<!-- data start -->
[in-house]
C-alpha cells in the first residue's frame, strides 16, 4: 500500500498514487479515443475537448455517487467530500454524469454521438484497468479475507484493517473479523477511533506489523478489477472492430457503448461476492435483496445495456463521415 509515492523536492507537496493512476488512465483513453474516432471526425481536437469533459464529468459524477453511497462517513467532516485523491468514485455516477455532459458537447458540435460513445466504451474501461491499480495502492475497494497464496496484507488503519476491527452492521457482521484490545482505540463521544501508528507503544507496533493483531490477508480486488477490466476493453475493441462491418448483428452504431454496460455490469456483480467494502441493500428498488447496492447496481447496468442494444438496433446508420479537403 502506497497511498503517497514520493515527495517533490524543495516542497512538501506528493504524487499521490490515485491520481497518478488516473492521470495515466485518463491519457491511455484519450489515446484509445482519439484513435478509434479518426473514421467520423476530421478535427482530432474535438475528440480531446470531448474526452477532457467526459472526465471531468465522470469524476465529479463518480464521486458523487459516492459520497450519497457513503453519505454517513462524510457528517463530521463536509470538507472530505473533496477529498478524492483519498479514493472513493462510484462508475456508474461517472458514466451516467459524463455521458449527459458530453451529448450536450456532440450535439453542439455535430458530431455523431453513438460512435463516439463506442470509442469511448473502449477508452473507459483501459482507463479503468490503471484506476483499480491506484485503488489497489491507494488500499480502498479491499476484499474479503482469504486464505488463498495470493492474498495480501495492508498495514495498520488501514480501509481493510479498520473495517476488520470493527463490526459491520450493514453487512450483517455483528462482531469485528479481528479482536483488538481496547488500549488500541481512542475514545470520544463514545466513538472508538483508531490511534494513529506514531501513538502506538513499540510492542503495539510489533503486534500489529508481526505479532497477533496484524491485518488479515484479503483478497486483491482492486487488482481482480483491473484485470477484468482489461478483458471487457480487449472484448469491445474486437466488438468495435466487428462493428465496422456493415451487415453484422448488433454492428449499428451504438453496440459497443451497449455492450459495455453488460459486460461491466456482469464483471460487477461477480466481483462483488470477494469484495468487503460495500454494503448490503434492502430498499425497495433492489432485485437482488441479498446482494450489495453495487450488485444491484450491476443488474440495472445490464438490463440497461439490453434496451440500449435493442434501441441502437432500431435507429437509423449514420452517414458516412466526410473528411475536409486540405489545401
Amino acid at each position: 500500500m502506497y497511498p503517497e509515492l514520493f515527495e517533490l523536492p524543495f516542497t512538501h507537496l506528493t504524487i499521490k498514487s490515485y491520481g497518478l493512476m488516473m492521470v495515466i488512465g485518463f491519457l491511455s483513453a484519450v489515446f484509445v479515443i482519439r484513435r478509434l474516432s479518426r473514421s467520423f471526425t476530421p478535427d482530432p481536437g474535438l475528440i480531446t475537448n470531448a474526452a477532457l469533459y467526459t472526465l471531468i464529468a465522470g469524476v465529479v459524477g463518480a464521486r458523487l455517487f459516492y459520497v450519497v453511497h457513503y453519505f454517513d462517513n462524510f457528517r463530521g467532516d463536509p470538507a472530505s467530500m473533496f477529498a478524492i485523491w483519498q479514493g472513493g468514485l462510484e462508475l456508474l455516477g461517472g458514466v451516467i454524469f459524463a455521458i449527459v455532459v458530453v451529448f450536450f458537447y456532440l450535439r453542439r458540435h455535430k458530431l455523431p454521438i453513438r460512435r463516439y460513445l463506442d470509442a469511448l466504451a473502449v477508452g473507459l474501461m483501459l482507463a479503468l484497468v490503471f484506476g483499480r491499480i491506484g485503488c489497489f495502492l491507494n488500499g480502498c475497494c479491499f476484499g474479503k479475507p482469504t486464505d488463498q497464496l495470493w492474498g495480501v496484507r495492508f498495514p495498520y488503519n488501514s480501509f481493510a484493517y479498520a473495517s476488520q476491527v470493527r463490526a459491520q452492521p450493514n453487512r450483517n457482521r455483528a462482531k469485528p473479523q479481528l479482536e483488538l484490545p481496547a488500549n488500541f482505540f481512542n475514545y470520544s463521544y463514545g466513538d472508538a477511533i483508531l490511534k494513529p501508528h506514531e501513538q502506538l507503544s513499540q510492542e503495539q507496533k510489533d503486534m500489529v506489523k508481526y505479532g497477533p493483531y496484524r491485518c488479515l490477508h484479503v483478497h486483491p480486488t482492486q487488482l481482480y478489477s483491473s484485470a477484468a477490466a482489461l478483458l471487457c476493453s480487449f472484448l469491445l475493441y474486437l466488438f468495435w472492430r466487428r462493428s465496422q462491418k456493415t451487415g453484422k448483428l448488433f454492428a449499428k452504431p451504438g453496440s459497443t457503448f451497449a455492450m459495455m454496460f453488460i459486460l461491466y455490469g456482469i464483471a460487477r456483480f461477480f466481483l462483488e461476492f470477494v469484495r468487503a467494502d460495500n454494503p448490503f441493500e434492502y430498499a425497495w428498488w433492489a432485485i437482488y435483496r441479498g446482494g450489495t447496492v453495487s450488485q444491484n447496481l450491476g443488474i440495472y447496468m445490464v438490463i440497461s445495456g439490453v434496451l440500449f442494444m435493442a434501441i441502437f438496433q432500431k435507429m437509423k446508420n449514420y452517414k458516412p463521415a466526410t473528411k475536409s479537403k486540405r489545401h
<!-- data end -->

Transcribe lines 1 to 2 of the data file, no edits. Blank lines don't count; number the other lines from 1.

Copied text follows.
[in-house]
C-alpha cells in the first residue's frame, strides 16, 4: 500500500498514487479515443475537448455517487467530500454524469454521438484497468479475507484493517473479523477511533506489523478489477472492430457503448461476492435483496445495456463521415 509515492523536492507537496493512476488512465483513453474516432471526425481536437469533459464529468459524477453511497462517513467532516485523491468514485455516477455532459458537447458540435460513445466504451474501461491499480495502492475497494497464496496484507488503519476491527452492521457482521484490545482505540463521544501508528507503544507496533493483531490477508480486488477490466476493453475493441462491418448483428452504431454496460455490469456483480467494502441493500428498488447496492447496481447496468442494444438496433446508420479537403 502506497497511498503517497514520493515527495517533490524543495516542497512538501506528493504524487499521490490515485491520481497518478488516473492521470495515466485518463491519457491511455484519450489515446484509445482519439484513435478509434479518426473514421467520423476530421478535427482530432474535438475528440480531446470531448474526452477532457467526459472526465471531468465522470469524476465529479463518480464521486458523487459516492459520497450519497457513503453519505454517513462524510457528517463530521463536509470538507472530505473533496477529498478524492483519498479514493472513493462510484462508475456508474461517472458514466451516467459524463455521458449527459458530453451529448450536450456532440450535439453542439455535430458530431455523431453513438460512435463516439463506442470509442469511448473502449477508452473507459483501459482507463479503468490503471484506476483499480491506484485503488489497489491507494488500499480502498479491499476484499474479503482469504486464505488463498495470493492474498495480501495492508498495514495498520488501514480501509481493510479498520473495517476488520470493527463490526459491520450493514453487512450483517455483528462482531469485528479481528479482536483488538481496547488500549488500541481512542475514545470520544463514545466513538472508538483508531490511534494513529506514531501513538502506538513499540510492542503495539510489533503486534500489529508481526505479532497477533496484524491485518488479515484479503483478497486483491482492486487488482481482480483491473484485470477484468482489461478483458471487457480487449472484448469491445474486437466488438468495435466487428462493428465496422456493415451487415453484422448488433454492428449499428451504438453496440459497443451497449455492450459495455453488460459486460461491466456482469464483471460487477461477480466481483462483488470477494469484495468487503460495500454494503448490503434492502430498499425497495433492489432485485437482488441479498446482494450489495453495487450488485444491484450491476443488474440495472445490464438490463440497461439490453434496451440500449435493442434501441441502437432500431435507429437509423449514420452517414458516412466526410473528411475536409486540405489545401